Star Trek: Discovery's [SPOILER] Cameo Explained
Warning: SPOILERS for Star Trek: Discovery season 3, episode 7, "Unification III".
Star Trek: Discovery season 3, episode 7 features a surprising but welcome cameo from arguably the franchise's most iconic character - Spock, once again portrayed by the late Leonard Nimoy. Having traveled almost a thousand years into their relative future, the crew of the Discovery have finally reunited with what remains of Starfleet. The ship has been retrofitted both to fit in with the technology of their new era as well as to obfuscate the fact the ship is from the past, as time travel was outlawed after the Temporal Wars.Click the button below to start this article in quick view. Start now
In an effort to learn more about the Burn, the Discovery is tasked with securing information about an experimental propulsion project called SB19 from the planet Na'Vir, which was formerly known as Vulcan. To Michael Burnham's shock, the Vulcans and Romulans reunified in the intervening centuries (seeing as how no human saw a Romulan before the Star Trek: The Original Series episode "Balance of Terror", Burnham would have been unaware that Romulans and Vulcans were the same race).
While reading up on her new mission, Burnham learns that her little brother, Spock, was the catalyst for reunification. In an incredibly emotional scene, Burnham accesses a video file from the archives of Admiral Jean-Luc Picard, which turns out to be a scene from the Star Trek: The Next Generation episode "Unification, Part 2," in which Leonard Nimoy reprised his role as Spock. Spock articulates his reasons for leaving Starfleet behind to embrace the dream of reunification in the powerful, logical way that only he can.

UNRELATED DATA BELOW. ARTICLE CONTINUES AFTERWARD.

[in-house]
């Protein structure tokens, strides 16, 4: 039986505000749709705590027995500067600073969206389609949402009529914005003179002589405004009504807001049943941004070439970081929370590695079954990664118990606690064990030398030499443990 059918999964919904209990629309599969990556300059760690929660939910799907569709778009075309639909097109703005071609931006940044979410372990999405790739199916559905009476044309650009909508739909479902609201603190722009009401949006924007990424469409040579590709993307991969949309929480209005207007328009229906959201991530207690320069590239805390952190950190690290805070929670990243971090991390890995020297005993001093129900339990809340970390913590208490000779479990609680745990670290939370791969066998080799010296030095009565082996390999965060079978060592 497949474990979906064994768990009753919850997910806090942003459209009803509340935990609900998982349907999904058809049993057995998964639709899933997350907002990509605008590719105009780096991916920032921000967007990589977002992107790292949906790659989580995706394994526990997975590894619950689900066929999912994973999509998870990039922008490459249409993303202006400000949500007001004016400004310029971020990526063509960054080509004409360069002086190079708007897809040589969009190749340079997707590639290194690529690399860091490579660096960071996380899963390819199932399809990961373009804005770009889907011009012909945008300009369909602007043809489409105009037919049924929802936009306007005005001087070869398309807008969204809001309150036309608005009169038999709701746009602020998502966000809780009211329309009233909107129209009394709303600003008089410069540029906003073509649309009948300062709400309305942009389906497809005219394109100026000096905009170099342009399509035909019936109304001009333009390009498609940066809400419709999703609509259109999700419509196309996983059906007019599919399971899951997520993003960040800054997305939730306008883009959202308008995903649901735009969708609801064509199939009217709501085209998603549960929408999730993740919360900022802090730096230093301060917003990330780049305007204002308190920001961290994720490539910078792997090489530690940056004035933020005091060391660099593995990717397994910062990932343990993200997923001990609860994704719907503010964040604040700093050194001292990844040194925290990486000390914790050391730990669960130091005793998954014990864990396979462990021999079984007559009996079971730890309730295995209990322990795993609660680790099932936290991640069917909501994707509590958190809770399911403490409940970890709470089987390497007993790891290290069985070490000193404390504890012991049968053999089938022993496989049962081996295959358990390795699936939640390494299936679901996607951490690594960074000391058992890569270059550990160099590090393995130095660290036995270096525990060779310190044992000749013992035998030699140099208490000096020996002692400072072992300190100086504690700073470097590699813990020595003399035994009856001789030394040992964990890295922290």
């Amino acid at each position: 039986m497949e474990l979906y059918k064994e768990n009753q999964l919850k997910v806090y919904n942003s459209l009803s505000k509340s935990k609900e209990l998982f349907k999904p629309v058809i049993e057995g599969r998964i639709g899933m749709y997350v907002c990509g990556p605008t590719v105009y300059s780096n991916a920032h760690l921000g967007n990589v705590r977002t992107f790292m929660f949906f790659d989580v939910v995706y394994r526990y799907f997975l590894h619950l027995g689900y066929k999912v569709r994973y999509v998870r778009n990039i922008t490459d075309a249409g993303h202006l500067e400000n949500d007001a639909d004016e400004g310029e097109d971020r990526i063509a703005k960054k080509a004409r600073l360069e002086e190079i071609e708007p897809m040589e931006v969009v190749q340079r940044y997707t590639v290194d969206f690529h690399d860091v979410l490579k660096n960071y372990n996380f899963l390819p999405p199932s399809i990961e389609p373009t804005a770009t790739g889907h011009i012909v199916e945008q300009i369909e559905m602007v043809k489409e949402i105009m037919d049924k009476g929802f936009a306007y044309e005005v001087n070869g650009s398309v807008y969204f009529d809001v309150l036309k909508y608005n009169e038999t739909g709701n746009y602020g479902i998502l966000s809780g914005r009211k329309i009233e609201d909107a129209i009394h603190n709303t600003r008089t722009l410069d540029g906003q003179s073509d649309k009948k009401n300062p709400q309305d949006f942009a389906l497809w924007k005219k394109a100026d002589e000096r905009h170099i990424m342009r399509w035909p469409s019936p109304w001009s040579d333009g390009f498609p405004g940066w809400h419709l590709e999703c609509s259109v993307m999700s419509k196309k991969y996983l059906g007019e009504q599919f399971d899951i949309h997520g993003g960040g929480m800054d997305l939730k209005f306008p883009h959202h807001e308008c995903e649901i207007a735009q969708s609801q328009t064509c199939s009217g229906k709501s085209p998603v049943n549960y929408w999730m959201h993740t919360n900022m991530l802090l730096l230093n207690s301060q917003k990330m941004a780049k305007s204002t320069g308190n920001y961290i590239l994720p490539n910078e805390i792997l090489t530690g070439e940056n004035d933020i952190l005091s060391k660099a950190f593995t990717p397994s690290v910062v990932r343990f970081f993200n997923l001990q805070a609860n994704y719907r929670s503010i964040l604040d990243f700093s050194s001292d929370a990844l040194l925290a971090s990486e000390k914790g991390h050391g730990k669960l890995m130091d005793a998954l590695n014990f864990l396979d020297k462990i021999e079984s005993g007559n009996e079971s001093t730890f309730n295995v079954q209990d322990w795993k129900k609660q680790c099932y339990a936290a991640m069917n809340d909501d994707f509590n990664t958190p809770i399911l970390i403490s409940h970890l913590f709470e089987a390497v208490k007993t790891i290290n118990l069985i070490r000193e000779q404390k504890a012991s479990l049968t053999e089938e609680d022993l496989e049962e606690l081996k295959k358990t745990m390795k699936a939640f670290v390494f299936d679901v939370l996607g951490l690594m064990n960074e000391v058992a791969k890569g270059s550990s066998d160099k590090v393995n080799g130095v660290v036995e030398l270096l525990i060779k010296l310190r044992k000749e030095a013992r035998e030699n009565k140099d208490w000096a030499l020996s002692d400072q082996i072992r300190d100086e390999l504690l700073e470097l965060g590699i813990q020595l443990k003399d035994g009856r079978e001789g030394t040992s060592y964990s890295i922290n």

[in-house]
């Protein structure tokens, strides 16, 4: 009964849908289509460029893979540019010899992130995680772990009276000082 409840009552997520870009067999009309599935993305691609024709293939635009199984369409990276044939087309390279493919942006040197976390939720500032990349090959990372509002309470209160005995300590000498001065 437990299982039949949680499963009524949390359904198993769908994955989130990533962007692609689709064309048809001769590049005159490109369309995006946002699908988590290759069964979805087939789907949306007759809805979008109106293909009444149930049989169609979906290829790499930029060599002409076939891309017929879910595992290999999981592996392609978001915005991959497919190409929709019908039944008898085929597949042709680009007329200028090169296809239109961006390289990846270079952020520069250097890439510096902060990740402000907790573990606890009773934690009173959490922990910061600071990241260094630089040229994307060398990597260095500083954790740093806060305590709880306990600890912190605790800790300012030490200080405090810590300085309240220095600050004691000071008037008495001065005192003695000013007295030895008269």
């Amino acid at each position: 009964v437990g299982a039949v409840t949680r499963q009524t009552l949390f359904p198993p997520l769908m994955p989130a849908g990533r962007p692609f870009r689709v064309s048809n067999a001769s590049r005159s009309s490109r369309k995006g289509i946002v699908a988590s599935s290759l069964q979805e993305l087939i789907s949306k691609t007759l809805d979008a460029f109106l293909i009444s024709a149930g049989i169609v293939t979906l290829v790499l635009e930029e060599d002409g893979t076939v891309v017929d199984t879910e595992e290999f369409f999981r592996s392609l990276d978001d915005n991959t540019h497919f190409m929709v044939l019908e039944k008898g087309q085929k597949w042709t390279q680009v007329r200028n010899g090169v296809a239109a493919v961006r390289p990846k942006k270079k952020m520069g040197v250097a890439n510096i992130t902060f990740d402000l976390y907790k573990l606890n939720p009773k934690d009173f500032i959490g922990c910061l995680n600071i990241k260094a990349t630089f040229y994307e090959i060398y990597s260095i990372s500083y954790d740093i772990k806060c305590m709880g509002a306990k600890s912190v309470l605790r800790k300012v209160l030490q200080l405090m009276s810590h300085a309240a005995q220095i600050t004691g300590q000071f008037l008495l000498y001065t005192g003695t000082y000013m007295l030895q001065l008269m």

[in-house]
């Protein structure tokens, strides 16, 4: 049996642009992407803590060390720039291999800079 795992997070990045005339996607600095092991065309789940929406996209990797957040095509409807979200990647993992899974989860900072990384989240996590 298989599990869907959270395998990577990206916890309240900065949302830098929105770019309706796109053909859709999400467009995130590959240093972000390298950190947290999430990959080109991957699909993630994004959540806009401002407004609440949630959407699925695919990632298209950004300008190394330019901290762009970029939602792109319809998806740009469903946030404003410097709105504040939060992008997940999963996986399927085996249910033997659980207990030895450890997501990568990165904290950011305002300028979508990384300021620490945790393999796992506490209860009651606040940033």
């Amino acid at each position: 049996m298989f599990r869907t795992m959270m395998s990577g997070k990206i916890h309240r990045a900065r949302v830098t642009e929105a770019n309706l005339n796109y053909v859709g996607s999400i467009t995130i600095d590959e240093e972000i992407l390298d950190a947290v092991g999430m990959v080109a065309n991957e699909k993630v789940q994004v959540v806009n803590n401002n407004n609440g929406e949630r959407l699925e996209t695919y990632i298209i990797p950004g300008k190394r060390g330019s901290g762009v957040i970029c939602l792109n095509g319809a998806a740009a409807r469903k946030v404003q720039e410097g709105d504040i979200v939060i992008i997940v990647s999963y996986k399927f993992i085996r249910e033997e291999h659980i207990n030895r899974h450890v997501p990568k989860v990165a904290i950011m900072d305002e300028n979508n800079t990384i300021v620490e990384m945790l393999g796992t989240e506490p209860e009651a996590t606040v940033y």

This is actually not the first time Star Trek: Discovery has showcased the late, great Nimoy. A season 2 episode featured a recap of the original TOS pilot "The Cage" that briefly glimpsed the original version of Spock, rather bizarrely smiling at a singing flower (in reality, this was before the repression of all emotion was part of Vulcan lore). But this appearance by Nimoy is far more powerful, as it reaffirms Burnham's belief that Spock was destined for greatness. It's also, quite frankly, one of Nimoy's finer moments in the role of Spock, explaining to Picard the mission that he's taken on and why the Romulan people are worthy of his efforts. It's a quintessential moment in Star Trek history, and its reframing here is no less powerful.
Star Trek: Discovery has taken a bold leap forward in season 3; the future setting means it's no longer hampered by prequel considerations, yet there's a sweet irony in the fact that it's most touching moment is in fact a callback to those prequel roots. This is likely the last time audiences will see Nimoy as Spock within the overall fiction of Star Trek; if so, it's a more than worthy sendoff.About The Author